Lorena Herrera – Breast Cancer Success Story

Calling all angels

How Methodist Charlton’s cancer team came to Lorena Herrera’s rescue

Most people wouldn’t call a workplace accident “lucky,” but Lorena Herrera considers her minor mishap to be one of the luckiest things that ever happened to her.

“If it hadn’t happened, it might have been a long time before I discovered that I had breast cancer,” she says.

An unexpected diagnosis

Lorena Herrera – breast cancer success story Lorena Herrera is looking forward
to a fun-filled summer with her family.

Last spring, the 47-year-old Garland resident was making her way through an ordinary day at her temporary warehouse job. Suddenly, a box she was lifting caused another box to fall on her right breast.

“There was a bruise, but I didn’t worry about it,” Lorena says. “A few weeks later I felt a strange burning pain in the area; then I started having pain from my underarm to my breast. So I went to see my doctor.”

Lorena’s doctor immediately recommended a mammogram, which led to a biopsy and, a few weeks later, to a devastating phone call: The results were positive for breast cancer.

“I began crying so hard that I had to pull over,” recalls Lorena, who was driving home from work when her doctor called with the news. “I said, ‘What’s going to happen to me? What am I going to do now?’”

Finding direction and support

Lorena was referred to Maria Juarez, MD, oncologist on the medical staff at Methodist Charlton Medical Center, which was recently recognized by the National Accreditation Program for Breast Centers. The same afternoon that Lorena learned she had cancer, she got a call from the hospital’s breast cancer nurse navigator, Vicki Hallum, RN, CBCN.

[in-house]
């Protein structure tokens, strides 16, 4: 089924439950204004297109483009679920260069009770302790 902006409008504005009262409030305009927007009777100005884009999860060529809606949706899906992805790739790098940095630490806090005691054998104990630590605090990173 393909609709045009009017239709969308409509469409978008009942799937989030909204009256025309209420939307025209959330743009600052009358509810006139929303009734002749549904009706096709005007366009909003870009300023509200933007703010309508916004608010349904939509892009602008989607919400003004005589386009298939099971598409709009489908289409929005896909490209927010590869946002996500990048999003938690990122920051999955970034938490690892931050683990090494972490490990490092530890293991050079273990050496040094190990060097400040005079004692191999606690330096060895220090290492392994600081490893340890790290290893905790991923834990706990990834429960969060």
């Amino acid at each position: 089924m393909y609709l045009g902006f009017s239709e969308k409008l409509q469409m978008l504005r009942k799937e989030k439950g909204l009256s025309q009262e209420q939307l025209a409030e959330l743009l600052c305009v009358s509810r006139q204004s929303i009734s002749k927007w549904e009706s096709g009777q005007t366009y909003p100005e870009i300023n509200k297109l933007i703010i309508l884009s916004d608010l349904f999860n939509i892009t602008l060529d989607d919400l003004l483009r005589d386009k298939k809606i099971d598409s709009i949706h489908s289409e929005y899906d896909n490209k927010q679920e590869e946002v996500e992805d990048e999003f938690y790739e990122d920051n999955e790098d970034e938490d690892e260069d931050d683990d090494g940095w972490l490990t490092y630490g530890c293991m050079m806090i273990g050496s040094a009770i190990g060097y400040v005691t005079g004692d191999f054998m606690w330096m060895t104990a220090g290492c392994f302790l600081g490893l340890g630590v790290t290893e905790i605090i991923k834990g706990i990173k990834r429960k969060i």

“Vicki said she would be there to help me with everything, and she was right,” Lorena says. “Every step of the way, she was there to answer questions and make appointments. She even helped arrange counseling sessions with a therapist.”

Ultimately, Dr. Juarez diagnosed Lorena with high-grade ductal stage carcinoma in situ (commonly known as DCIS), an early-stage breast cancer. Though it is highly treatable, people with DCIS are at greater risk of cancer recurrence down the road.

“In collaboration with our breast center’s multidisciplinary team, I recommended that Lorena undergo a lumpectomy (surgery to remove the cancerous growth) followed by six weeks of daily radiation therapy,” Dr. Juarez explains. “We then placed her on a surveillance program that calls for physical exams every three to six months for the next few years and annual mammograms. With this treatment, her chances of survival and of the cancer not reoccurring are excellent.”

Where she needed to be

Today Lorena is back to her normal routine — and full of gratitude.

“I believe that God put me where I needed to be to get help and also sent angels to take care of me, like Vicki and Dr. Juarez and my friends and family — and especially my husband and my mother, who cried with me and worked around the clock to take care of me after surgery,” she says. “I couldn’t have gotten through this without them.”